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Wednesday, April 17, 2013

Glen Hansard and Markéta Irglová -- Once: Music From the Motion Picture

 photo 220px-Once_Soundtrack_Cover_zps03e102b3.jpg
8/10

The duo in Once are the rare movie musical characters who actually have a reason to be singing. They are musicians working together with little more common tongue than song. Their songs and Glen Hansard and Markéta Irglová's chemistry carry the simple premise of the film. It's quite enjoyable, both in its cinematic form, and on this soundtrack, which I don't think misses a note from the film. Folk music usually isn't anything close to my style, but these two musicians are incredibly talented, and Hansard has a voice for the ages. This is good stuff.
Once comes from the period that launched that fun time in my life I was raving about a few reviews back. Back then, my wife and I went on a true tear of movie-watching excellence that included this film as well as Mysterious Skin (the kind of movie you only watch once), After the Wedding, The Lives of Others, Eagle vs Shark (one of the weirdest, funniest movies I've ever seen), as well as many others.

This scene marks the moment in Once where my wife looked over at me and said, "I love this movie." It believe it occurs 30 seconds into the film. I ended up having to purchase this soundtrack for her twice. I recommend the Collector's Edition, as the two additional Van Morrison covers it includes are quite good.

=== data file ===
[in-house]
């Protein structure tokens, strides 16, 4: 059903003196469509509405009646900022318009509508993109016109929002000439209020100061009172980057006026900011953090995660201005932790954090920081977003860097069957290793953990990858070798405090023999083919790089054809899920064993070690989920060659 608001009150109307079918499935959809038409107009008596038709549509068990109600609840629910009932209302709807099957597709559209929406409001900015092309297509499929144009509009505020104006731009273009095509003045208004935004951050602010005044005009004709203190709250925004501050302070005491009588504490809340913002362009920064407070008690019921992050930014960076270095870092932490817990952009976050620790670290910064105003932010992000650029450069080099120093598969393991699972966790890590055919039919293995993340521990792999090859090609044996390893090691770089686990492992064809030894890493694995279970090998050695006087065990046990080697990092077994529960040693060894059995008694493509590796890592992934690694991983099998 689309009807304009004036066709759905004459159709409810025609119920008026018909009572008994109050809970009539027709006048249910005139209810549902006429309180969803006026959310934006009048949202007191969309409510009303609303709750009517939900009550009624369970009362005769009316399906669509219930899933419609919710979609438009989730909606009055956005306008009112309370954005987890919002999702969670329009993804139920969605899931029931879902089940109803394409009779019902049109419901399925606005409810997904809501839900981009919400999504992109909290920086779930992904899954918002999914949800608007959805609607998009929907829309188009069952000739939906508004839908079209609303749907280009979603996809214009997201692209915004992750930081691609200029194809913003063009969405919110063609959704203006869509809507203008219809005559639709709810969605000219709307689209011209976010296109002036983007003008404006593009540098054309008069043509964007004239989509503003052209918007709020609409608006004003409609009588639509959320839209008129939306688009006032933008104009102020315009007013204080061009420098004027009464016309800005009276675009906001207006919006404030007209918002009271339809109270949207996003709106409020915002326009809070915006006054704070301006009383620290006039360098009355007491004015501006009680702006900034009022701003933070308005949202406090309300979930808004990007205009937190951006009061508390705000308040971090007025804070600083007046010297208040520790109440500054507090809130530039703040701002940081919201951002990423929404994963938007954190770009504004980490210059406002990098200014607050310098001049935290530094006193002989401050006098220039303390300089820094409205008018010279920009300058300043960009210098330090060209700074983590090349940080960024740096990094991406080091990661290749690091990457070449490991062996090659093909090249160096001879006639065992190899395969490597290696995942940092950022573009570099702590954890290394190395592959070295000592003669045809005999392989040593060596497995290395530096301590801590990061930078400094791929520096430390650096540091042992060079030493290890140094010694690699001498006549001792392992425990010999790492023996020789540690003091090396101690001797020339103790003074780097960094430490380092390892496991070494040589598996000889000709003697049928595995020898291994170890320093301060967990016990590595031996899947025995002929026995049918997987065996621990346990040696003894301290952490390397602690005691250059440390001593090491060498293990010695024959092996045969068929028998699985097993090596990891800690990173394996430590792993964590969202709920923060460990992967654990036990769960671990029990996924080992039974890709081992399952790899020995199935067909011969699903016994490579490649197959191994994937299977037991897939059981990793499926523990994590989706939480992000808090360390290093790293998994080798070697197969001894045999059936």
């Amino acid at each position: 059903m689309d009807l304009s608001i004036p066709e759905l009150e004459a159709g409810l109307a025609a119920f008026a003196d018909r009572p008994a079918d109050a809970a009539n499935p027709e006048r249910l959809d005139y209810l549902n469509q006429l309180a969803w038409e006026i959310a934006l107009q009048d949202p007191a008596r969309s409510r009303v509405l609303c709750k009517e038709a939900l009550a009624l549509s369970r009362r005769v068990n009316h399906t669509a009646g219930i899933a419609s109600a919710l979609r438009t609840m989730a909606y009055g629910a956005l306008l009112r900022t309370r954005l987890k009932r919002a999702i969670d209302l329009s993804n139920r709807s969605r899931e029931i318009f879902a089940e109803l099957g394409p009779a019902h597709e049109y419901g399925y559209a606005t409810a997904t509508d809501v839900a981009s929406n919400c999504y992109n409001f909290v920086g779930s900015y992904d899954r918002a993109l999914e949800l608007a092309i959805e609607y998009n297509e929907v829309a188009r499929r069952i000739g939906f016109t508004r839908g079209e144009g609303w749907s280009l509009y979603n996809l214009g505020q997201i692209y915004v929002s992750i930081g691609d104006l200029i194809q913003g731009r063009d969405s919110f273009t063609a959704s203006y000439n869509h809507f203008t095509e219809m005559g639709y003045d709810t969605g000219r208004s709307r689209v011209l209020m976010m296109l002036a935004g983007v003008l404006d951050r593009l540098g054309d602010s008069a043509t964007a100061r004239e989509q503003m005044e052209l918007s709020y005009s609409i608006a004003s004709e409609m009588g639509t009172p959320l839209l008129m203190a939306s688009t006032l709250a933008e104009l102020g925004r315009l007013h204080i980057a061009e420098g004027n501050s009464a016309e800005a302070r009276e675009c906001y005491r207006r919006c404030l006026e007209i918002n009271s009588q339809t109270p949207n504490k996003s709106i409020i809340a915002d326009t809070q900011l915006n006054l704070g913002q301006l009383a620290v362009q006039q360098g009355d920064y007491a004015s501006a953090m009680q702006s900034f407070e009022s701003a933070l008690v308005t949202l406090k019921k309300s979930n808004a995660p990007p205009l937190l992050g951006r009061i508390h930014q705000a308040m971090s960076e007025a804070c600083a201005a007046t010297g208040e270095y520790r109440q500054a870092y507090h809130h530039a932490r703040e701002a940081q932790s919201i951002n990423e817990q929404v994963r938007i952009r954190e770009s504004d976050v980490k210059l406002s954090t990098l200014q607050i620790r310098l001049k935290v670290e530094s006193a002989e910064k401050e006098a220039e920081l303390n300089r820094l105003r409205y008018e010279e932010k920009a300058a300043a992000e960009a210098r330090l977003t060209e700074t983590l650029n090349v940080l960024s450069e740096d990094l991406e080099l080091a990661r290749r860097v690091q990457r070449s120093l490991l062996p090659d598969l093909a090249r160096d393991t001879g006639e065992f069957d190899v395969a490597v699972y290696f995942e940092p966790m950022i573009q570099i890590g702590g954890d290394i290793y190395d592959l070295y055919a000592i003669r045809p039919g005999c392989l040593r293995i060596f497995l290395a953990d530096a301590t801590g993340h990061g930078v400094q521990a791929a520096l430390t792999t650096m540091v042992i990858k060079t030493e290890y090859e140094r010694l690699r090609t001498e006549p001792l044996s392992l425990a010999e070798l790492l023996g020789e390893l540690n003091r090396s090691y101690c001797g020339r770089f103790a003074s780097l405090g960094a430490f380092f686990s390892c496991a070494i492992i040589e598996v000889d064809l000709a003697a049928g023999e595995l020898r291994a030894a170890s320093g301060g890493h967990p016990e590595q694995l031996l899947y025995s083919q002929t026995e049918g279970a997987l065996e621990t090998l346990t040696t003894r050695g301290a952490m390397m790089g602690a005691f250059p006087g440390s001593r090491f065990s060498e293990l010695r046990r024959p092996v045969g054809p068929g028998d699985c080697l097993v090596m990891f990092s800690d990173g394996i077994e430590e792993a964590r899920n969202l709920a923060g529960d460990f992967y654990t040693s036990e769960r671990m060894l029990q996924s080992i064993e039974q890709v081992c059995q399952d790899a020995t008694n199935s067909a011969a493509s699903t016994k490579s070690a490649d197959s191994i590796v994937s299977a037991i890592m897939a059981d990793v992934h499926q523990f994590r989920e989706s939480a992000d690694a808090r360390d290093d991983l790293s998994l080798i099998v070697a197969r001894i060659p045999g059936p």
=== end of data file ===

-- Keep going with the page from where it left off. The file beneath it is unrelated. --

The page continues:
Fast forwarding six years, we recently watched The Swell Season, a documentary on Hansard and Irglová's current musical act of the same name. It's a great look into their relationship, as well as a meditation on the effect of Once on the duo's lives. If you're a fan, check it out.

2007 Columbia/Sony Music Soundtrax
1. Falling Slowly 4:04
2. If You Want Me 3:48
3. Broken Hearted Hoover Fixer Sucker Guy 0:53
4. When Your Mind's Made Up 3:41
5. Lies 3:59
6. Gold 3:59
7. The Hill 4:35
8. Fallen from the Sky 3:25
9. Leave 2:46
10. Trying to Pull Myself Away 3:36
11. All the Way Down 2:39
12. Once 3:39
13. Say It to Me Now 2:35
14. And the Healing Has Begun" (Van Morrison, Collector's Edition Only) 5:19
15. Into the Mystic" (Van Morrison, Collector's Edition Only) 4:21

4 comments:

Neal said...

I heard Roger Ebert (sigh, going to miss that guy) and Roeper reviewing Once on their show way back when and they really liked it, so we got around to seeing it about eight months later. We waited far too long, in my opinion. The music is consistently excellent and I'm glad the story didn't go the predictable route. You can have a meeting of the minds without it being sexual, which is what Hollywood so often needs to do. They even proved it with the American cover of the DVD, as the two are holding hands--something the original poster did not have (you hear Glen Hansard complaining about it in the documentary).

I'm trying to think of when I really clicked with the movie. I liked this opening scene, but I think it was a little later for me that I had the moment of real connection--when Marketa is pulling around her Hoover and they go and sing Falling Slowly in the music store. That was a real "woah" moment (and I loved how it ended, with the music shop owner's smile as he was eating his lunch).

Random favorite bit from the movie, from when Glen Hansard is trying on a suit. "How do I look?" He asks. "You're gorgeous," the old shop owner says from his chair in the corner in a wonderfully gruff Irish accent. That line might be used with frequency in my household. :p